Arts and design careers serve different roles in industries like entertainment, graphic and visual design, music, broadcasting, filmmaking, and writing. Though the faces of these industries are usually celebrities, there are many other jobs that the industries rely on. Publishing companies, record labels, studios, and similar organizations play a large role in both providing job opportunities and shaping the future of the industries themselves. Art career paths can vary from person to person but creativity nearly always plays a part.
Talent, practice, and skill all play a large role in arts and design careers. Though many of the skills in these fields can be self-taught and refined with practice, many of the highest paying or more prestigious careers are found with companies looking for individuals with degrees. These fields are also highly competitive, where only the best make it big.
Depending on what job you pursue, your art career path can go in different directions. Some higher paying jobs may require a college degree, but other specialized careers, especially the technical ones, might only require a certificate or experience in the field. A sound engineer technician, for example, might need only a certificate from a community college.
Technical or behind-the-scenes arts and design careers can be just as creative as some of the artists they support. TV producers, cinematographers, sound engineers, editors, models, agents, jewelers, and flower arrangers are just a few examples of arts and design careers require creative solutions to unique problems and tasks.
Practice brings out the best artists in any field, but none more so than in arts and design careers. Large-scale projects, either as an employee or through your own self-motivation, can be excellent ways to grow your skill, learn new methods, and provide even more samples for your portfolio. Though it can be humbling, find a way to connect with other artists in your field that can give quality feedback about what works and what doesn’t. Taking your samples to a community workshop and sharing files with other experts when available can help you see your work from new perspectives and prompt more growth. Consider enrolling in local art classes or attending a school like KaosPilot, a design school in Denmark, or The Curtis Institute of Music, a tuition-free college in Pennsylvania. For more information about affording school or finding non-traditional programs for an artist career path, check out our page on Non-Traditional and Affordable College Paths.
Almost every employer you work for will want samples of your work. Keeping them in a folder, digital or otherwise, will be important so you can find and display them easily. Many artists have personal websites where they display their work, or samples of it. You can build websites for online portfolios fairly easily with a platform like Squarespace or WordPress.
Unfortunately, the internet is both the best resource and the worst problem facing individuals in Arts and Design. There are many websites that publish popular artwork or content without compensating or even receiving consent from the creator. Using watermarks on images, releasing only short samples of music, or embedding your name on your work can help prevent your work from being stolen.
When you take on a new job, make sure you understand the fine print. Sometimes, working for an organization might limit your work ownership and mobility after you leave the company. For example, one exploitive practice in the music industry is for large record companies to sign different artists to their label with no intention of supporting their career. The artists’ contract becomes a restriction from success, rather than a pathway to it, because the labels sign an artist to primarily prevent them from going to another label. Then, artists are kept on the backburner while their attention is given to pre-established successes. If a company employs you to create for them, make sure you understand what you’ll be creating, who owns the creations, and what you’ll be allowed to do outside of the organization.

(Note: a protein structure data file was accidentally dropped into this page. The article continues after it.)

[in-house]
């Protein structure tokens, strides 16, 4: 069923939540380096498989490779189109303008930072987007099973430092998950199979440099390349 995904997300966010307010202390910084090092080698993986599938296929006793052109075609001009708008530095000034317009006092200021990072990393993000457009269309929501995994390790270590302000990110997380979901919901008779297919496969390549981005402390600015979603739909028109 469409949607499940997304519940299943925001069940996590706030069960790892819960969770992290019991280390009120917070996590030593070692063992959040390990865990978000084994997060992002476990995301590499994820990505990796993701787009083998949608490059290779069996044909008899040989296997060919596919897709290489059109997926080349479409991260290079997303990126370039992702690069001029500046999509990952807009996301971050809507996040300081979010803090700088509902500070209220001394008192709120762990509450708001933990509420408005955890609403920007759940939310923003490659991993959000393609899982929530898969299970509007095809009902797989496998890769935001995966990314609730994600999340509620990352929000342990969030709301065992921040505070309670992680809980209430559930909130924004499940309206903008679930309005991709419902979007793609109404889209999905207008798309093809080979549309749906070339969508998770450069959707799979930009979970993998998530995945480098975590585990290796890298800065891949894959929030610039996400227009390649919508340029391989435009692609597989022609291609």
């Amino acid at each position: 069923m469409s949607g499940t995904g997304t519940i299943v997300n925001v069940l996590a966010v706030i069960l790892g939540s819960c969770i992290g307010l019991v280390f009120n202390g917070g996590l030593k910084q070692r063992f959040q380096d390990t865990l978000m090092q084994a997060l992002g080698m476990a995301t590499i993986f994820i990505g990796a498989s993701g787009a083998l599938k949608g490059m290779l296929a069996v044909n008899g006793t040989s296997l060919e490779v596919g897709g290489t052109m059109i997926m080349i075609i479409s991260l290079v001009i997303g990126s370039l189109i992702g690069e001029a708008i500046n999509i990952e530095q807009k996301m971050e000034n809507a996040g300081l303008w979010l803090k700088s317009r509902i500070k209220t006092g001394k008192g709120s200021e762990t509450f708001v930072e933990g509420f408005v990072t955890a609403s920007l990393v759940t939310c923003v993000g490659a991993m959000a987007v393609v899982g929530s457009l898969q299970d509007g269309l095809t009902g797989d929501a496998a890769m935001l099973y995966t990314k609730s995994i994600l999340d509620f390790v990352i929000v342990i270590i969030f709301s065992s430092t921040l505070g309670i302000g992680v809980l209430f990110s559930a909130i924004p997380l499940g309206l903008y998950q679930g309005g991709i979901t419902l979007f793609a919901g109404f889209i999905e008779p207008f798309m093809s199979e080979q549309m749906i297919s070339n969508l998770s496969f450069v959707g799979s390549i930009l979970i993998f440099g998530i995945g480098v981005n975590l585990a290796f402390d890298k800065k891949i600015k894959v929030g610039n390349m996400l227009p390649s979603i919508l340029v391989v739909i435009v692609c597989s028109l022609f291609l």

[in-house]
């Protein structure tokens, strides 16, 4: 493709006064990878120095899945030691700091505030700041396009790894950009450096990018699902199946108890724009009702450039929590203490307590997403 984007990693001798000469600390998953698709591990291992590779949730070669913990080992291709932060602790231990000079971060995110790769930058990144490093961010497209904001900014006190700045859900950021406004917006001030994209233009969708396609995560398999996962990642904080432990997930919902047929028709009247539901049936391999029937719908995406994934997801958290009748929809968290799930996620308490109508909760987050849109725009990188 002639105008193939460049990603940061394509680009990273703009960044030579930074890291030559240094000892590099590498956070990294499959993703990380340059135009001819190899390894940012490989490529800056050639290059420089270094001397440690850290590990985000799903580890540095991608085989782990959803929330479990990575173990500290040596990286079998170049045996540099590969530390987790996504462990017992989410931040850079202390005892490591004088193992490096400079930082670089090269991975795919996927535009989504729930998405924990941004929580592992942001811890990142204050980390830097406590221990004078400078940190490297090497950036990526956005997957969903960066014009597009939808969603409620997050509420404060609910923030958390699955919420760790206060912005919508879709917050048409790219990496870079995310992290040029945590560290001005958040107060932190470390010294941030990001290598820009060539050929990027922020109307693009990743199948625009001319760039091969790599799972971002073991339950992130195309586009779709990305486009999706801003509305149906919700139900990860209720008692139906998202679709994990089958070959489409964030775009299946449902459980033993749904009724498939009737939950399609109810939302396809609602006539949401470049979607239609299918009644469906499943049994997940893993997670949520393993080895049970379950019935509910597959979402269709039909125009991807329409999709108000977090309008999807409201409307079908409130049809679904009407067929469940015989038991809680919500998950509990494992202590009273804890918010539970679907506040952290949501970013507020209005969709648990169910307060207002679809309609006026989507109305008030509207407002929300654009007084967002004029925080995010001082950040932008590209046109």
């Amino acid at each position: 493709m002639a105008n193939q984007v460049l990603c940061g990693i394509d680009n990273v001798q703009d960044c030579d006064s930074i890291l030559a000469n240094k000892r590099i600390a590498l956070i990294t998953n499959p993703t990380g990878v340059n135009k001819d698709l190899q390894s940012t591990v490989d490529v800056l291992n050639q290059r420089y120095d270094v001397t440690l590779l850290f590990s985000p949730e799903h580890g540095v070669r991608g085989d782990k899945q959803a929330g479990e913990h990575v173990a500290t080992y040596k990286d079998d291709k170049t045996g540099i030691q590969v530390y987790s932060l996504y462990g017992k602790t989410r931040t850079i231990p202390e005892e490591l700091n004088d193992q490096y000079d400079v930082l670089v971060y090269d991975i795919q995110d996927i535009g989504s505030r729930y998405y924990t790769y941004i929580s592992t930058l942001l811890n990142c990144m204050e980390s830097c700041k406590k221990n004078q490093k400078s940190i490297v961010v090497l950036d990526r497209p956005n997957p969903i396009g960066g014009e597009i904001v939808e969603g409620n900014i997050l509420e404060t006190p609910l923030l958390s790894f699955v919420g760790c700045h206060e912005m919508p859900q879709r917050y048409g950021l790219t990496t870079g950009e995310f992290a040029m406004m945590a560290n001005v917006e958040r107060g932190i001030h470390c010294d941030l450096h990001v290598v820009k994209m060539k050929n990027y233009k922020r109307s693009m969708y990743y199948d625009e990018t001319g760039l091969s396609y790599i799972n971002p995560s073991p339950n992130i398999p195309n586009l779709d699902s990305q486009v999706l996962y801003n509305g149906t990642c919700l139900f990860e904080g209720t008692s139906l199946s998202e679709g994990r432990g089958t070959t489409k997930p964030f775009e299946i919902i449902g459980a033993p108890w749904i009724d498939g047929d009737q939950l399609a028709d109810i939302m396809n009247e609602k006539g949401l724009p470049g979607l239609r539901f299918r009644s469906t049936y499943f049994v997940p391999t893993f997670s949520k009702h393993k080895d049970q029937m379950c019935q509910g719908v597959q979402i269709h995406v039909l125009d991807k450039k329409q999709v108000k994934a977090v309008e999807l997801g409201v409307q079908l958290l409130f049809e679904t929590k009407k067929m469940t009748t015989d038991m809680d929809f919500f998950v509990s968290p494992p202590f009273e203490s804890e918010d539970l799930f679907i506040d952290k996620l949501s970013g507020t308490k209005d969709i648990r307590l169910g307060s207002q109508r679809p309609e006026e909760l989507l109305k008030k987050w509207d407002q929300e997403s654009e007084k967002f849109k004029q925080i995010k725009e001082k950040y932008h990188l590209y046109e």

Artists, musicians, and other creative professionals looking to profit off of their creative work need platforms to share their work on. Building an online presence and a fanbase can lead to more opportunities later on. Social media followers can become your highest paying customers someday if you find the right crowd. In addition to the standard social media sites (Twitter, Facebook, & Instagram) other sites like Tumblr, Pixiv, Soundcloud, and Flickr can be used to share your work. Managing these platforms can be difficult, but using a social media manager, such as Hootsuite or Buffer can help you keep track of what and when to post. Many sites have particular demographics, so find the one that matches your style the most. In addition to sharing works, artists can use other platforms like Twitch or YouTube to demonstrate their process or teach others.
Every creator is familiar with rejection. Poets, authors, photographers–anyone who submits work for publication has been rejected at some point. Refine your work as it gets returned to you and submit it again after revisions. If you’re looking to submit your work somewhere, DuoTrope is a useful search engine that gathers information about available markets and open submissions. Find journals or magazines that are looking for your style of content and submit.
Online Course Design
Audio-Visual (AV) Technology
Broadcasting and Communication
DuoTrope – Submission and Market Search Engine for Writers, Poets, and Artists
CareersInMusic.com – Resources for all roles in the music industry
GIMP – Open-source image editing software (I.E. Free Photoshop)
Audacity – Open-source music software
Coursera’s Music Production Course – Offered by Berklee School of Music
Bandcamp – Music distribution platform